CUNNINGHAM, REBECCA L
UNIVERSITY OF NORTH TEXAS HLTH SCI CTR
Interactions between testosterone and oxidative stress in dopamine neurons
Parkinson's disease & PD-related disorders
Testosterone, dopaminergic neuron, Oxidative Stress, Parkinson Disease, gender difference
? DESCRIPTION (provided by applicant): Two common risk factors for the development of Parkinson’s disease (PD) are oxidative stress and male gender. It is unclear how these conditions increase the risk for PD in men. Our data suggests that the major male sex hormone, testosterone (T), is involved in mediating this gender difference. This is of concern as T therapy use has increased 3-fold in aging men just this past decade, yet we know little about how T impacts brain vulnerability to age-related disorders. In this proposal, we will investigate the rol of T on oxidative stress generation in substantia nigral dopamine neurons, which are lost during PD progression. T and oxidative stress are hypothesized to cooperatively increase PD progression. Both T and oxidative stress affect key features of PD pathology, including NADPH oxidases and ?-synuclein accumulation. We postulate that an interaction between T and oxidative stress increases PD pathogenesis through cell signaling pathways that regulate these aspects of PD pathology. To investigate these hypotheses, we propose three aims. In Aim 1, we will determine whether a G-protein coupled receptor mediates T induced oxidative stress generation in a dopaminergic cell line and an early stage PD animal model. In Aim 2, we will investigate if T increases oxidative stress by activating NADPH oxidases, key enzymes involved in oxidative stress generation, in a dopaminergic cell line and early stage PD animal model. Finally, in Aim 3 we will characterize the effects of T on oxidative stress generation in an advanced stage PD animal model. These three aims will allow us to examine the effects of T and oxidative stress on dopaminergic neuronal function from early stage to advanced stage PD. Completion of our studies will mechanistically define interactions between T and oxidative stress and how they promote PD progression in men. Further, our studies will address the NIH Institute of Medicine’s recommendation for more research on T therapy in aging men.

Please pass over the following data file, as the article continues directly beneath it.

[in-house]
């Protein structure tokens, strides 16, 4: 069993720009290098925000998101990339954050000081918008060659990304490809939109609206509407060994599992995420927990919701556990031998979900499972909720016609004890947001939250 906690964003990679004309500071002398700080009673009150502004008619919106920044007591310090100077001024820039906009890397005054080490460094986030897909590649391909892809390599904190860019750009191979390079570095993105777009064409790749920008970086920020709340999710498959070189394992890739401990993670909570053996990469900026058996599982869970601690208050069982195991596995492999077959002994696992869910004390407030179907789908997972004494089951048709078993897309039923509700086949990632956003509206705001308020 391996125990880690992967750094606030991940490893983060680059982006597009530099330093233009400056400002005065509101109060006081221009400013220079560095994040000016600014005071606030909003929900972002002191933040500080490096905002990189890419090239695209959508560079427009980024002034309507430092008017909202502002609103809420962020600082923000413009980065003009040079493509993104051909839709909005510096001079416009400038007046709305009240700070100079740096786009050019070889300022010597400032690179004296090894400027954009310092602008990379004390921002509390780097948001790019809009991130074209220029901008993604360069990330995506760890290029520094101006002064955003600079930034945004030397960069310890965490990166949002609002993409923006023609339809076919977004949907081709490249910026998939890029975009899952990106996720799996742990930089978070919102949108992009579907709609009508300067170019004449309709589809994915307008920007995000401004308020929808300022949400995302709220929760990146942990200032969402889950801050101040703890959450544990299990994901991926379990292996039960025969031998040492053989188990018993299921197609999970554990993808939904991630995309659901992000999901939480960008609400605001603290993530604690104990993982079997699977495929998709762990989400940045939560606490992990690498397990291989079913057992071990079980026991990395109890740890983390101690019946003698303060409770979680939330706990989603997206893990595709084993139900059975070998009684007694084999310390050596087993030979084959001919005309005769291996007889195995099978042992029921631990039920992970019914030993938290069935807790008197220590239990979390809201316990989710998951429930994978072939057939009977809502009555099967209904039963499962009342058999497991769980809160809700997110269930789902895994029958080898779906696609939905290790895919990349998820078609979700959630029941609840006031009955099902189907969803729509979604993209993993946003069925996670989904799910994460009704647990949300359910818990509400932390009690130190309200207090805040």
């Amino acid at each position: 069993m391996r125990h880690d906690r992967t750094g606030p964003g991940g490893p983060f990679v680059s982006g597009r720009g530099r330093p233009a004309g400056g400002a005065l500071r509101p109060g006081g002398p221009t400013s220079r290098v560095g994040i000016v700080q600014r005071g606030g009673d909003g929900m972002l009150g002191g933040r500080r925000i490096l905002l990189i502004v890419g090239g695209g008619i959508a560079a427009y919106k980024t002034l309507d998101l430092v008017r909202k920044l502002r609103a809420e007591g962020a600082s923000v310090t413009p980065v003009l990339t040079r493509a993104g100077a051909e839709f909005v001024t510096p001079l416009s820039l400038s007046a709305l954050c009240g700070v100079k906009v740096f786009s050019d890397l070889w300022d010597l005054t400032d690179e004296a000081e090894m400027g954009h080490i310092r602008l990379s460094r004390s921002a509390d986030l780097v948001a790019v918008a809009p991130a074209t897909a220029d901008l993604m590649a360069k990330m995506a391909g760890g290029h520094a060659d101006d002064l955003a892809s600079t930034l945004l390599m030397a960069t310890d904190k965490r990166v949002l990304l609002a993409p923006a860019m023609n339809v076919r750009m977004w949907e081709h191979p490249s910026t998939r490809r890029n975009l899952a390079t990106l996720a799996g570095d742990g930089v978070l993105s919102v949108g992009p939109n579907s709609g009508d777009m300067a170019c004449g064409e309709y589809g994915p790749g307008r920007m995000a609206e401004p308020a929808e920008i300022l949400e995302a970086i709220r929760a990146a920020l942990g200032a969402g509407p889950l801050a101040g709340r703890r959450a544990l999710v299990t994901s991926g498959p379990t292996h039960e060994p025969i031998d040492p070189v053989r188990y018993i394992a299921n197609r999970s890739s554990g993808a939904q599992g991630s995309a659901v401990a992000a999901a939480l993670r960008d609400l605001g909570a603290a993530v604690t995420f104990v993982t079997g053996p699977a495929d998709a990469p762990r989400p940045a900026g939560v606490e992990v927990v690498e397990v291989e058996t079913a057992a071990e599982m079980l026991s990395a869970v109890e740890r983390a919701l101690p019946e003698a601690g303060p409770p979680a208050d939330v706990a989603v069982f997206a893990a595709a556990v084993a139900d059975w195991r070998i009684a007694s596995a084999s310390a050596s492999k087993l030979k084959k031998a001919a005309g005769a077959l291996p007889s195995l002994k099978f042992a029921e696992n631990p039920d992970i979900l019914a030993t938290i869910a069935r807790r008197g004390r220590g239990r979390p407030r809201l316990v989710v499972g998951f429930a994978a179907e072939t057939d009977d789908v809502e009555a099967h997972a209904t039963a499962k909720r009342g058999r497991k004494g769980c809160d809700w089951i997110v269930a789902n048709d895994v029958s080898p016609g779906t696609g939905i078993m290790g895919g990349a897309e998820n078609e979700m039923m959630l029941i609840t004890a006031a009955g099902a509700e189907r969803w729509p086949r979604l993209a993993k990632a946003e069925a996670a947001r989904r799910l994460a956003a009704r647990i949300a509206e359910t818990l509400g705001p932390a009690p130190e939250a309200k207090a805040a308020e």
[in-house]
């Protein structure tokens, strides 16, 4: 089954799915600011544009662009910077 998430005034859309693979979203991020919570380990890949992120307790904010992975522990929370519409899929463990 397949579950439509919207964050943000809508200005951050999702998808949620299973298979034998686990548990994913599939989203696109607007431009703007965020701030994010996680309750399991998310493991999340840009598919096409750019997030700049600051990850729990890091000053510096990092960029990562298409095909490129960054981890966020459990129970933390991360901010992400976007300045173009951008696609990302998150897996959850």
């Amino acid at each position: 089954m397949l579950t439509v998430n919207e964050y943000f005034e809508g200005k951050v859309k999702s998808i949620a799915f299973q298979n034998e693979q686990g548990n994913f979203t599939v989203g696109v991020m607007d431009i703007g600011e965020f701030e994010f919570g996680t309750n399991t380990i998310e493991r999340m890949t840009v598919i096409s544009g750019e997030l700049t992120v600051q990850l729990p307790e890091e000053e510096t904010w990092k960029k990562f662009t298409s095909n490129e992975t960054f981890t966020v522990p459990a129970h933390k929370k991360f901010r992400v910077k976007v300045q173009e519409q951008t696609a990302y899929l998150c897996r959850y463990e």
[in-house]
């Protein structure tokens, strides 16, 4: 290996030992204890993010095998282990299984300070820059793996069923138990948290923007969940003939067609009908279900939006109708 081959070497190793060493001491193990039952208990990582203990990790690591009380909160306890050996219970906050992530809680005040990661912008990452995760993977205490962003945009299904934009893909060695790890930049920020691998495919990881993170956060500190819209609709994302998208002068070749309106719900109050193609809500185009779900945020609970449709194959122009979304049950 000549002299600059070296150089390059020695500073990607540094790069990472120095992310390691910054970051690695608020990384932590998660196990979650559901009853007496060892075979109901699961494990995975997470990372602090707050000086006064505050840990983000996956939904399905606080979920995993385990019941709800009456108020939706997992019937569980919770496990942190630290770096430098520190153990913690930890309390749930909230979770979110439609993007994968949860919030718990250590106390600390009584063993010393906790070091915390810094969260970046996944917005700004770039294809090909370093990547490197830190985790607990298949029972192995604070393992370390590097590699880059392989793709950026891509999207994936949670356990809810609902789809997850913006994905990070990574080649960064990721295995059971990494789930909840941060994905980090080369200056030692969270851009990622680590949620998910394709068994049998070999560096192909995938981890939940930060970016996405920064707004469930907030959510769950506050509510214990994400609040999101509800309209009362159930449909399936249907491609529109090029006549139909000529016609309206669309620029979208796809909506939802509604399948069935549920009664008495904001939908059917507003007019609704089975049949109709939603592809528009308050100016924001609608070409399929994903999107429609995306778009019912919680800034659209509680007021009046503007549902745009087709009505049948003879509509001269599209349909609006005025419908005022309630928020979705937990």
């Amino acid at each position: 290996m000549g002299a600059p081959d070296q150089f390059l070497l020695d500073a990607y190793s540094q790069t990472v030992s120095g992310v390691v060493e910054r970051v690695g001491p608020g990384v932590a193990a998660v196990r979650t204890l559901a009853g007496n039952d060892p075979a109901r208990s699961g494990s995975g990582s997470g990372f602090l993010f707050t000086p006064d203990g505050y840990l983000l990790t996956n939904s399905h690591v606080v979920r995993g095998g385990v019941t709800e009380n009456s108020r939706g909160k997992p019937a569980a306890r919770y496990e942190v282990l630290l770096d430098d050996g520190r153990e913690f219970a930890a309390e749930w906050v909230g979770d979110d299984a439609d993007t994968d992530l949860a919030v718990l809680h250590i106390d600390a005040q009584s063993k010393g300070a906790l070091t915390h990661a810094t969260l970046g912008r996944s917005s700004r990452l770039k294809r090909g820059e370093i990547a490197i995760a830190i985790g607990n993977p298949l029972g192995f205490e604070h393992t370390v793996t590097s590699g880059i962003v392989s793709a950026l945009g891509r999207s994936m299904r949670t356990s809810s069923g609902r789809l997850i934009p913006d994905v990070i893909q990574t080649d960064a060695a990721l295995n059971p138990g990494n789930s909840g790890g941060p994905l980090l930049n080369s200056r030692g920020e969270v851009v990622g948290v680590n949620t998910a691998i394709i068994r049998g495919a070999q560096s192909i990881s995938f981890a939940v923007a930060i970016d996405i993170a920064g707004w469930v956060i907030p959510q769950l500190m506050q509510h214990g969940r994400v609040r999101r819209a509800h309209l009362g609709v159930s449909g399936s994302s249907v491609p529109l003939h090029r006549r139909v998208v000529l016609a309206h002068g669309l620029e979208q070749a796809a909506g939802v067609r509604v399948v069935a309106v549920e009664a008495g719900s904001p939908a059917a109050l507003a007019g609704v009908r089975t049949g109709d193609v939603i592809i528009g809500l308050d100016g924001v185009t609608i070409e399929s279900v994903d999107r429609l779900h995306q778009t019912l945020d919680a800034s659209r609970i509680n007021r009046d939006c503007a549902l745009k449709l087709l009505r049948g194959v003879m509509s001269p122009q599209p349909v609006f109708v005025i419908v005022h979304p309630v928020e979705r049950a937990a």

PUBLIC HEALTH RELEVANCE: The proposed research is relevant to public health because it will contribute to understanding the clinical risk factor of male gender in oxidative stress- associated pathologies, such as Parkinson’s disease. The proposed research is relevant to NIH’s mission, since it may lead to the development of therapeutic strategies aimed at decreasing the neurotoxic effects of androgens, such as testosterone, in oxidative stress-associated diseases. Further, this project addresses the NIH Institute of Medicine’s recommendation for more research on testosterone therapy in aging men.